There are many excellent workout programs available, and one of the easiest ones to do is called the Body-for-Life Program by Bill Phillips, or investigate the fat-to-muscle exercise programs of Dr Ellington Darden.
In Bill Phillips’ program example, you lift weights only three times a week on Monday, Wednesday and Fridays. When you work out, your workouts are either for the upper body or the lower body, not both. Your time in the gym is 43 to 46 minutes, no more and no less.
On Tuesday, Thursday and Saturday, you do cardio activity – but only for 20 minutes. There’s an efficient way to do cardio activity and an inefficient way. This program uses the efficient way.
The advantage of this type of program is that your body starts burning more weight in a shorter time period. You can still get bariatric surgery to help you drop 25 to 50 kilograms, but you’ll actually be healthier – and often recovery faster – if you can increase your muscle mass before surgery. Plus, your BMI will likely improve as well.
One more thing to consider is that when you have a greater muscle mass, you can actually weigh a little more with a higher BMI – and still look great.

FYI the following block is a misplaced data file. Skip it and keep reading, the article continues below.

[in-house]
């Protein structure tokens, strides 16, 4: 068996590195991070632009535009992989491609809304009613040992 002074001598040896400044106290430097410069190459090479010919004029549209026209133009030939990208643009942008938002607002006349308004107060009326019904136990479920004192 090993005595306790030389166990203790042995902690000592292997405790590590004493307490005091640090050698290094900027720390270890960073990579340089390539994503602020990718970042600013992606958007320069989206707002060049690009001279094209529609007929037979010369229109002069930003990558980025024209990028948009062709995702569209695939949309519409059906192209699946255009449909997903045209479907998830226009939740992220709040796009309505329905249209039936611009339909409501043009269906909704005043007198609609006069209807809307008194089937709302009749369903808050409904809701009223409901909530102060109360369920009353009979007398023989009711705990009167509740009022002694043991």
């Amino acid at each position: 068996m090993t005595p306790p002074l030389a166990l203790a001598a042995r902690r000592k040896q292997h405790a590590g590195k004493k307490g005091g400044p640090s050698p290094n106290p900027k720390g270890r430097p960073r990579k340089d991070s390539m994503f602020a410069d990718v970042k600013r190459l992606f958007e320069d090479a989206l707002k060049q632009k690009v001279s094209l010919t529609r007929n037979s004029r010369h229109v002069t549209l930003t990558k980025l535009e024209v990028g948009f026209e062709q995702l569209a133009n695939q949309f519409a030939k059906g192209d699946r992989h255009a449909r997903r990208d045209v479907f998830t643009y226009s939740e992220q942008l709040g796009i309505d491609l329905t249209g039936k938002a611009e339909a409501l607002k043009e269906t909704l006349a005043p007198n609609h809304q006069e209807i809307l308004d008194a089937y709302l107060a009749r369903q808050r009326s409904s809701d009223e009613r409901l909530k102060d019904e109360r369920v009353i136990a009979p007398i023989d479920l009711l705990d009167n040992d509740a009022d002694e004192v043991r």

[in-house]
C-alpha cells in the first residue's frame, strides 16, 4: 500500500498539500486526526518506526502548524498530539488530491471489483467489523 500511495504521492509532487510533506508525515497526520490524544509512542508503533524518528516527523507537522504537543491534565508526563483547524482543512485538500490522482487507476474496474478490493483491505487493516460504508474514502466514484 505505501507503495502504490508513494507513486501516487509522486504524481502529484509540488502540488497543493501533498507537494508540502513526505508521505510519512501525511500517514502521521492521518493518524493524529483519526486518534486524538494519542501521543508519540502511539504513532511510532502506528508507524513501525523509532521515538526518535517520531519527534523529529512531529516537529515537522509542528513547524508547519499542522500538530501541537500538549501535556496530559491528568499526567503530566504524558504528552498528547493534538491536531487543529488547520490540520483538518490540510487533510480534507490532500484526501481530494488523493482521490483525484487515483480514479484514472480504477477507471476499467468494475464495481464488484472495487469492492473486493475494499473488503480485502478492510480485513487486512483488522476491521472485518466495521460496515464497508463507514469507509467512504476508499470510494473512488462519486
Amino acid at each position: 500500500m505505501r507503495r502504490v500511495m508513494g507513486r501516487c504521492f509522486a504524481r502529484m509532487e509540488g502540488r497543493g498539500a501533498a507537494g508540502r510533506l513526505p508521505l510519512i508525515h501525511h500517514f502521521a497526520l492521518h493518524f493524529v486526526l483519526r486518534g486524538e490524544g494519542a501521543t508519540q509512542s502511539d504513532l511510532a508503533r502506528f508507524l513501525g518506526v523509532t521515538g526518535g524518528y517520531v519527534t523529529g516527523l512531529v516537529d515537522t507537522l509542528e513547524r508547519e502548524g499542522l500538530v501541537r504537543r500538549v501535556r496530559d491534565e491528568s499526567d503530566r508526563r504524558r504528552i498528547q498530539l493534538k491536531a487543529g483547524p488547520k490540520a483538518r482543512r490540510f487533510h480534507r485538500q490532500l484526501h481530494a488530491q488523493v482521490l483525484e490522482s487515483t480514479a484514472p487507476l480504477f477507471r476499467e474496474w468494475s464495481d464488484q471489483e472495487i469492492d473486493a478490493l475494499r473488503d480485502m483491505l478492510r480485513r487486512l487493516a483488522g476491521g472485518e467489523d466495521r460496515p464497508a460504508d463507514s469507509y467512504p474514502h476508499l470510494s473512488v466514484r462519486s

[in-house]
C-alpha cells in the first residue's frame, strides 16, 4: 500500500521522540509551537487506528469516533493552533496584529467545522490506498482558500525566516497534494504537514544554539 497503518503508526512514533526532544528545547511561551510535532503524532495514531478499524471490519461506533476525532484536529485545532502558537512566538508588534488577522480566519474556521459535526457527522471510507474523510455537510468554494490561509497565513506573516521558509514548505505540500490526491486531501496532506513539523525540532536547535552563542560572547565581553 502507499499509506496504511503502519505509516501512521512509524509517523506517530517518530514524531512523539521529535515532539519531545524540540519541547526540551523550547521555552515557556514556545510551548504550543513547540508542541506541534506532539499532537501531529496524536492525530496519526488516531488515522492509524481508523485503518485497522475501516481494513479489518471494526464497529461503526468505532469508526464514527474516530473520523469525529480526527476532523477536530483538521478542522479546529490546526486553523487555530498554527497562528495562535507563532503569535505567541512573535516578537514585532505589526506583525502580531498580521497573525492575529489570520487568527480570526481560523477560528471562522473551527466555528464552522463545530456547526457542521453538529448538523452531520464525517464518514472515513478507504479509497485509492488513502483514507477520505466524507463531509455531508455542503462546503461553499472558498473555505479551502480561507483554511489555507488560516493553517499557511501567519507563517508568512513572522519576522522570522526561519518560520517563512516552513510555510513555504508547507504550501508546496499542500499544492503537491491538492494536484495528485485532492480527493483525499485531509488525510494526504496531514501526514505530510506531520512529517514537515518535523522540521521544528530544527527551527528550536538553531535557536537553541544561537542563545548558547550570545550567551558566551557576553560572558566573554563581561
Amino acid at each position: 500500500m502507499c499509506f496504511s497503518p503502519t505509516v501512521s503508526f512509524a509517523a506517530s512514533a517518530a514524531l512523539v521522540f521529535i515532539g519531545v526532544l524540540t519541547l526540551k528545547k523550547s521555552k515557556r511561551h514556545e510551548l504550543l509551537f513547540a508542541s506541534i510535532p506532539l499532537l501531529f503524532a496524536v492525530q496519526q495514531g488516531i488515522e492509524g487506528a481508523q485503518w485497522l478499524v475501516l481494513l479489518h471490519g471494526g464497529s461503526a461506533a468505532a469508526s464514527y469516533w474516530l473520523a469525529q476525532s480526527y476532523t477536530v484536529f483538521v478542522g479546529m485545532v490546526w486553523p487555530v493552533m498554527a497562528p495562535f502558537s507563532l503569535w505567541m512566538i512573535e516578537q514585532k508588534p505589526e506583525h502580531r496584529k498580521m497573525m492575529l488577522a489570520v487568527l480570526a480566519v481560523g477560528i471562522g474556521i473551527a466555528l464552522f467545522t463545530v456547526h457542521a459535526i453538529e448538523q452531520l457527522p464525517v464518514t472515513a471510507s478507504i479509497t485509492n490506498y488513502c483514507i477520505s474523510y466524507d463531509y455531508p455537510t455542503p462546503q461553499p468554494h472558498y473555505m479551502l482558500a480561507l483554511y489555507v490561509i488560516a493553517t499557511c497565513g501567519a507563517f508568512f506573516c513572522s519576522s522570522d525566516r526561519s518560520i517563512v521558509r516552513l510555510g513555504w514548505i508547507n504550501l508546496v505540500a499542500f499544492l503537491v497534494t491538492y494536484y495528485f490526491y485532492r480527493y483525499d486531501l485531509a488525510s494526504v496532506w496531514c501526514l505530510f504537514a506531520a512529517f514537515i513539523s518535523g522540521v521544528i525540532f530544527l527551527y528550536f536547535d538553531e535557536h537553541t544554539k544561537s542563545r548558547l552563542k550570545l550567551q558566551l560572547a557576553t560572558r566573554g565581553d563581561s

Calculate your target BMI and goal weight today and then know that you now have a plan of how to get there.
Your future is not bleak in any way; it’s full of adventure, discovery and fun things to learn and find what weight actually suits you and is attainable with the right supports in place.
If you’ve had (or are having) Bariatric Surgery such as gastric sleeve or gastric banding, and want advice on how to best reduce the excess folds of skin that often remain on the body after overcoming obesity, send an enquiry form today for Dr Patrick Briggs, Melbourne’s leading body contouring Specialist Plastic Surgeon for post-weight loss body contouring and body lift procedures (arm lift, thigh lift, abdominoplasty, belt lipectomy, breast lift, back fat reduction).